Did you know you could write before “The Woman in the Window”? Have you ever wanted to become a writer before?

Not really – in part because I worked with authors, and saw how frustrated and unhappy many of them are! Also, I love reading, and would rather read than write. Mostly, though, I didn’t plan or hope to become a writer because I didn’t have a story to tell. Until, one day, I suddenly did.

Why did you publish under a pseudonym? What would have happened if you’d published under the name Daniel Mallory?

Until six months ago, I was a book editor at William Morrow in New York. I wrote my novel in secret, and when it came time to submit it to publishers, I opted to do so under a pseudonym because odds were excellent that other editors in New York and London (the two markets in which I had worked) would know me, or at least know of me… and I didn’t wish for them to buy – or more likely not buy! – the book because of its author. I wanted the novel to stand on its own merits, such as they were. To my delight, the industry got quite excited about the submission, so much so that I outed myself before anyone could plunk down any cash. This took the publishers aback, none more so than my own employer, who ultimately won the book.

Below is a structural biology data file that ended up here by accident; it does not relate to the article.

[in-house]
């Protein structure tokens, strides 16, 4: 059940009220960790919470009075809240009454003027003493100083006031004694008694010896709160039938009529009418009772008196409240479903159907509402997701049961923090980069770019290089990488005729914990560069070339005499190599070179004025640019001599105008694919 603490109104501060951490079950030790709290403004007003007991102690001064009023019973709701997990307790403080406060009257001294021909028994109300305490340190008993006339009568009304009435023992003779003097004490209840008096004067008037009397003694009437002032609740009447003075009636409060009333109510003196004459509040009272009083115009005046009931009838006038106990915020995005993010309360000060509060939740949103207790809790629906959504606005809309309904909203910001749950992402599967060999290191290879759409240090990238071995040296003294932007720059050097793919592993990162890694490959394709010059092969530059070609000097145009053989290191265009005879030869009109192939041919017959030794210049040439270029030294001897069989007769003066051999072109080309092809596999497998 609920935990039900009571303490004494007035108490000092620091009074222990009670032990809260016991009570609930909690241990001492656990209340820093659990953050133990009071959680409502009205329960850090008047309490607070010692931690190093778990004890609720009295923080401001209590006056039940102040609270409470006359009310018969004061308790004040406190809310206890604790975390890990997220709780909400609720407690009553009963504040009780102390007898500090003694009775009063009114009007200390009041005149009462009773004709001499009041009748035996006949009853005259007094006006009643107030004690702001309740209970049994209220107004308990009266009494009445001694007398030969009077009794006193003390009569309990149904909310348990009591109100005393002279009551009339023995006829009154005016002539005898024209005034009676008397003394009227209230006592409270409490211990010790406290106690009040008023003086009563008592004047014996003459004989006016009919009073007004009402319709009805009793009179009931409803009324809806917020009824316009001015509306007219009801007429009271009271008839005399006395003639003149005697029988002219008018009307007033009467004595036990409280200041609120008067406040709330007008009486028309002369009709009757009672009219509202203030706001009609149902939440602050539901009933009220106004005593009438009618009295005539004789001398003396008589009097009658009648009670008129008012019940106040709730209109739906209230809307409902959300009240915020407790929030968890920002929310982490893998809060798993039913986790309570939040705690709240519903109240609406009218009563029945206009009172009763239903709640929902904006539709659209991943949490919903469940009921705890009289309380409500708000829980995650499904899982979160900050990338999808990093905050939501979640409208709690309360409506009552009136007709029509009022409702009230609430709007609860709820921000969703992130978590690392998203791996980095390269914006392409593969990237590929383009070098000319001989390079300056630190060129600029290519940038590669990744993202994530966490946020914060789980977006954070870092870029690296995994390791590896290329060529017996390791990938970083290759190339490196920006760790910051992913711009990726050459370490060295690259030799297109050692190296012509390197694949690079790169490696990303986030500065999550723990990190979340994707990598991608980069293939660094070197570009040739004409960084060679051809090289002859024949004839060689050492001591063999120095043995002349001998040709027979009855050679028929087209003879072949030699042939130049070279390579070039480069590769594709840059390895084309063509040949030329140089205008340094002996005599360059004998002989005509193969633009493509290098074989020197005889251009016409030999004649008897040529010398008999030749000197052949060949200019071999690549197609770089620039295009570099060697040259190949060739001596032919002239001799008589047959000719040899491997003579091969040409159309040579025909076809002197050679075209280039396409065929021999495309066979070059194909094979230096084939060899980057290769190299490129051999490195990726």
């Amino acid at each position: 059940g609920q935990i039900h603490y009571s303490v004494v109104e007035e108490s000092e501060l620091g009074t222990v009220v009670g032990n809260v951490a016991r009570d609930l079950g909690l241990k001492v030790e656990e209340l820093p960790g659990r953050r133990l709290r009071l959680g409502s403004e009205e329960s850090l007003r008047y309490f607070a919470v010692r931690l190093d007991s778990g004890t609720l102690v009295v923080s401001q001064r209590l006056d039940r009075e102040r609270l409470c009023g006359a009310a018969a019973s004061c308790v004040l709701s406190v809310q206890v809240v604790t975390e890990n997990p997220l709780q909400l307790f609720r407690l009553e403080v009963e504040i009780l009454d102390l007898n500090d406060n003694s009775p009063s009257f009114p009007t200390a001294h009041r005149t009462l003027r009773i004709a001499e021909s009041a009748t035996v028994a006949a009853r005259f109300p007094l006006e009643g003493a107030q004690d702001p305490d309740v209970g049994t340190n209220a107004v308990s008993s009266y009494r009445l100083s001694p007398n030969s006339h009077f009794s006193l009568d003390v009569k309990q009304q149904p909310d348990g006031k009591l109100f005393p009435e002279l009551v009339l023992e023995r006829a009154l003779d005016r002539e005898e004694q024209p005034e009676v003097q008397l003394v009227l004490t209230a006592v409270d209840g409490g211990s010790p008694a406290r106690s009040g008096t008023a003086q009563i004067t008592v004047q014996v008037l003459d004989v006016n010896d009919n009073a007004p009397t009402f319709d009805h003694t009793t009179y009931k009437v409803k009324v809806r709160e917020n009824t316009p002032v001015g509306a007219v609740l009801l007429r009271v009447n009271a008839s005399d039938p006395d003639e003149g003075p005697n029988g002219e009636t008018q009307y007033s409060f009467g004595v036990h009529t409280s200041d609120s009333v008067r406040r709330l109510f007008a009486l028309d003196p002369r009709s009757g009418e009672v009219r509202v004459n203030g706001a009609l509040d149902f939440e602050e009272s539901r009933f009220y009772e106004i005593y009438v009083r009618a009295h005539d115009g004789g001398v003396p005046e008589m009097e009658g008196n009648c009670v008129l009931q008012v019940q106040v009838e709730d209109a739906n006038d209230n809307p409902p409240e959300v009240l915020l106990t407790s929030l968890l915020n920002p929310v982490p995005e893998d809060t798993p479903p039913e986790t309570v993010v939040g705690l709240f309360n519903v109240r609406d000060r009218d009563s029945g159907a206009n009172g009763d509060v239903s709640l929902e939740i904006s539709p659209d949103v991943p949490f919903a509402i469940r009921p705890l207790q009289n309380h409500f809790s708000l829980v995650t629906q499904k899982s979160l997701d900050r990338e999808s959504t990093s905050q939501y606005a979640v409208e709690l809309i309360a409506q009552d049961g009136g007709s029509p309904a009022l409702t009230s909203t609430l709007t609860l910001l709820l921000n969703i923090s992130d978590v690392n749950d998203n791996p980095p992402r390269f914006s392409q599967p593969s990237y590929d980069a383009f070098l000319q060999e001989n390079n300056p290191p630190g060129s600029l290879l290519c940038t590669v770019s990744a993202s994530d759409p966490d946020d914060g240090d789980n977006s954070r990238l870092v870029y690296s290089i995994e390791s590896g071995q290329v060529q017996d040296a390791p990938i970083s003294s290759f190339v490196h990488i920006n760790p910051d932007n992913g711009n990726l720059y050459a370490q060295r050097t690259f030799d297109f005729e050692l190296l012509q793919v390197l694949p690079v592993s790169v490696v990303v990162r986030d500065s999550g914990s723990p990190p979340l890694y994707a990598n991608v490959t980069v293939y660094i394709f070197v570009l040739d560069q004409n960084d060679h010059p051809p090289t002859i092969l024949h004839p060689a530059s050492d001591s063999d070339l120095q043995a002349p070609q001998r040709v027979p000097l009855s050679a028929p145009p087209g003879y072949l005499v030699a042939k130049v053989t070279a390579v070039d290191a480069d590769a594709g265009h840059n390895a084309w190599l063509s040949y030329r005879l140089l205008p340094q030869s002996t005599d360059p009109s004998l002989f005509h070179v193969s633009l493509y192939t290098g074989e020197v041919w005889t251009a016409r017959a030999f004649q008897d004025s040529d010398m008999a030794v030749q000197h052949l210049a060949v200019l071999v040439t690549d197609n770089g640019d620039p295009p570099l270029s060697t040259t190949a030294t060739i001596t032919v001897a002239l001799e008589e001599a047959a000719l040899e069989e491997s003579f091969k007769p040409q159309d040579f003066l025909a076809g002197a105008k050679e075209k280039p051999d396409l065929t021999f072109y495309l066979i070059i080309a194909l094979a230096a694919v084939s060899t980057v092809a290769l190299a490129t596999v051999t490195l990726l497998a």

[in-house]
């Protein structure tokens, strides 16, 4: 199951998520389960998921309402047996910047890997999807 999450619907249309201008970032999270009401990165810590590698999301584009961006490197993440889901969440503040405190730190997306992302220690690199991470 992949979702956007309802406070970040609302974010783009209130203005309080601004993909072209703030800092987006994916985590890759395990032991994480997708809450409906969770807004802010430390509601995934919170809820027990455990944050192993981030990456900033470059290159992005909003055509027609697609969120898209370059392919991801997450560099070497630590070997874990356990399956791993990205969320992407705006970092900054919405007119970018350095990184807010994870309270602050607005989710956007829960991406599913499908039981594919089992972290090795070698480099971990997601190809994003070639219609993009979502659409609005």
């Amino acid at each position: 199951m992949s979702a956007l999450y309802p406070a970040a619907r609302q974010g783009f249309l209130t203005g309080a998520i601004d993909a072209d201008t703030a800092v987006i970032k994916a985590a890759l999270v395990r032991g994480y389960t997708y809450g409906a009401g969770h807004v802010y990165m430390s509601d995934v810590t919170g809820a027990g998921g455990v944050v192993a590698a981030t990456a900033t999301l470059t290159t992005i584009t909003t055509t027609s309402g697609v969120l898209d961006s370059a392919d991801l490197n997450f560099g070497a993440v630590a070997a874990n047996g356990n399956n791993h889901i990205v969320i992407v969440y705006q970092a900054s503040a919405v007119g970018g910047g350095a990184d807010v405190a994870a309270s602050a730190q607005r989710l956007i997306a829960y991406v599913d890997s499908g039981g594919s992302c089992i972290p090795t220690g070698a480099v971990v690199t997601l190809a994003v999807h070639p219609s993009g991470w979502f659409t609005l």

I don’t know that using my real name would have made a material difference to the book’s publication, but the pseudonym certainly generated media interest, even though my identity was no secret by the time the book was acquired.

How did you come up with this name?

A.J. is the name of a cousin I admire a great deal (her full name is Alice Jane), and Finn is the name of another cousin’s French bulldog, one of my favorite canine breeds.